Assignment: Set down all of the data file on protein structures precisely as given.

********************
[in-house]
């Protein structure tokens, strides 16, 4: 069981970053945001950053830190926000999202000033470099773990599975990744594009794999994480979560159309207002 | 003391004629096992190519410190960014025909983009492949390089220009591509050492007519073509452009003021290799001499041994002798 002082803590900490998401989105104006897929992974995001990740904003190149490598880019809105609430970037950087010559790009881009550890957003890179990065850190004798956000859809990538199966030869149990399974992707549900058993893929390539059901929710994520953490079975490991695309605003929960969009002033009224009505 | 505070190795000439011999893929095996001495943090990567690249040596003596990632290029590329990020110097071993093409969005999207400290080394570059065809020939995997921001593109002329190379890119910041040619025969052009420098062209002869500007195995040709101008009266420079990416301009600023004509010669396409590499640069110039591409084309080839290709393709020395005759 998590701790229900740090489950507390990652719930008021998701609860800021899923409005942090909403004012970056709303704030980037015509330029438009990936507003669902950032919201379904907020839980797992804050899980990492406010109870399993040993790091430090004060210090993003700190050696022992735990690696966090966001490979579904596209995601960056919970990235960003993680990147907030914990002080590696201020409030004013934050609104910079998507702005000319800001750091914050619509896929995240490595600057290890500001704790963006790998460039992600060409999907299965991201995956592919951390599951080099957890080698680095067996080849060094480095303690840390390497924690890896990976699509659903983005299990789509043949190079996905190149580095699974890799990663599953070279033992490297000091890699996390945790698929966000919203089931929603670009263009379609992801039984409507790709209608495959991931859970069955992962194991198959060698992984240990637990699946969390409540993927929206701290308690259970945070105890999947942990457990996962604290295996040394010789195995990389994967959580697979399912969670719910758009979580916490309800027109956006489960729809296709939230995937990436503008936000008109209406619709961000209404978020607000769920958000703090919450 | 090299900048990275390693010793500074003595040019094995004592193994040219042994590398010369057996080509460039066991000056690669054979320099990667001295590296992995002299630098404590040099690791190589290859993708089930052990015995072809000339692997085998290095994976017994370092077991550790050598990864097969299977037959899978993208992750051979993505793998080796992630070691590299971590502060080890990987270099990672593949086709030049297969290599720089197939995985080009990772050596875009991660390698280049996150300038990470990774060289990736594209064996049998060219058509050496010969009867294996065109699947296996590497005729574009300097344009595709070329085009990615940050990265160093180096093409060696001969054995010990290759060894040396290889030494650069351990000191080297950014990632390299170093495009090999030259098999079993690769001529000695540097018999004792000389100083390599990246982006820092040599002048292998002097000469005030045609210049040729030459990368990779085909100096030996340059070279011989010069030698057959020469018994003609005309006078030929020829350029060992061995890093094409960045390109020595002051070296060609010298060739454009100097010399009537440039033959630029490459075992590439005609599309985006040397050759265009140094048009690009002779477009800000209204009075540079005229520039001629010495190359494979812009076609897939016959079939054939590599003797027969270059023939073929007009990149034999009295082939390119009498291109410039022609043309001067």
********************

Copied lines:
[in-house]
């Protein structure tokens, strides 16, 4: 069981970053945001950053830190926000999202000033470099773990599975990744594009794999994480979560159309207002 | 003391004629096992190519410190960014025909983009492949390089220009591509050492007519073509452009003021290799001499041994002798 002082803590900490998401989105104006897929992974995001990740904003190149490598880019809105609430970037950087010559790009881009550890957003890179990065850190004798956000859809990538199966030869149990399974992707549900058993893929390539059901929710994520953490079975490991695309605003929960969009002033009224009505 | 505070190795000439011999893929095996001495943090990567690249040596003596990632290029590329990020110097071993093409969005999207400290080394570059065809020939995997921001593109002329190379890119910041040619025969052009420098062209002869500007195995040709101008009266420079990416301009600023004509010669396409590499640069110039591409084309080839290709393709020395005759 998590701790229900740090489950507390990652719930008021998701609860800021899923409005942090909403004012970056709303704030980037015509330029438009990936507003669902950032919201379904907020839980797992804050899980990492406010109870399993040993790091430090004060210090993003700190050696022992735990690696966090966001490979579904596209995601960056919970990235960003993680990147907030914990002080590696201020409030004013934050609104910079998507702005000319800001750091914050619509896929995240490595600057290890500001704790963006790998460039992600060409999907299965991201995956592919951390599951080099957890080698680095067996080849060094480095303690840390390497924690890896990976699509659903983005299990789509043949190079996905190149580095699974890799990663599953070279033992490297000091890699996390945790698929966000919203089931929603670009263009379609992801039984409507790709209608495959991931859970069955992962194991198959060698992984240990637990699946969390409540993927929206701290308690259970945070105890999947942990457990996962604290295996040394010789195995990389994967959580697979399912969670719910758009979580916490309800027109956006489960729809296709939230995937990436503008936000008109209406619709961000209404978020607000769920958000703090919450 | 090299900048990275390693010793500074003595040019094995004592193994040219042994590398010369057996080509460039066991000056690669054979320099990667001295590296992995002299630098404590040099690791190589290859993708089930052990015995072809000339692997085998290095994976017994370092077991550790050598990864097969299977037959899978993208992750051979993505793998080796992630070691590299971590502060080890990987270099990672593949086709030049297969290599720089197939995985080009990772050596875009991660390698280049996150300038990470990774060289990736594209064996049998060219058509050496010969009867294996065109699947296996590497005729574009300097344009595709070329085009990615940050990265160093180096093409060696001969054995010990290759060894040396290889030494650069351990000191080297950014990632390299170093495009090999030259098999079993690769001529000695540097018999004792000389100083390599990246982006820092040599002048292998002097000469005030045609210049040729030459990368990779085909100096030996340059070279011989010069030698057959020469018994003609005309006078030929020829350029060992061995890093094409960045390109020595002051070296060609010298060739454009100097010399009537440039033959630029490459075992590439005609599309985006040397050759265009140094048009690009002779477009800000209204009075540079005229520039001629010495190359494979812009076609897939016959079939054939590599003797027969270059023939073929007009990149034999009295082939390119009498291109410039022609043309001067």